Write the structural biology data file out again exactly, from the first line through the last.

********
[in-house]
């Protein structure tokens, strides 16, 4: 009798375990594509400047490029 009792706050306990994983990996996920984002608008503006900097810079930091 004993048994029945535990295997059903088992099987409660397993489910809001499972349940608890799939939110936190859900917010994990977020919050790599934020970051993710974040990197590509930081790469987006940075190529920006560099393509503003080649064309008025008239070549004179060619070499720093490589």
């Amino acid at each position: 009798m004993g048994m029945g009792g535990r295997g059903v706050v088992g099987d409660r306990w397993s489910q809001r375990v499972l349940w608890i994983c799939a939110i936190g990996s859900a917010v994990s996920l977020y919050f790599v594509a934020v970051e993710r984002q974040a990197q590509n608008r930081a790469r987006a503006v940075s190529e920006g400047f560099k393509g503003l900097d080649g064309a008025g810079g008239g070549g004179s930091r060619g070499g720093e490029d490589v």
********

[in-house]
């Protein structure tokens, strides 16, 4: 009798375990594509400047490029 009792706050306990994983990996996920984002608008503006900097810079930091 004993048994029945535990295997059903088992099987409660397993489910809001499972349940608890799939939110936190859900917010994990977020919050790599934020970051993710974040990197590509930081790469987006940075190529920006560099393509503003080649064309008025008239070549004179060619070499720093490589």
């Amino acid at each position: 009798m004993g048994m029945g009792g535990r295997g059903v706050v088992g099987d409660r306990w397993s489910q809001r375990v499972l349940w608890i994983c799939a939110i936190g990996s859900a917010v994990s996920l977020y919050f790599v594509a934020v970051e993710r984002q974040a990197q590509n608008r930081a790469r987006a503006v940075s190529e920006g400047f560099k393509g503003l900097d080649g064309a008025g810079g008239g070549g004179s930091r060619g070499g720093e490029d490589v």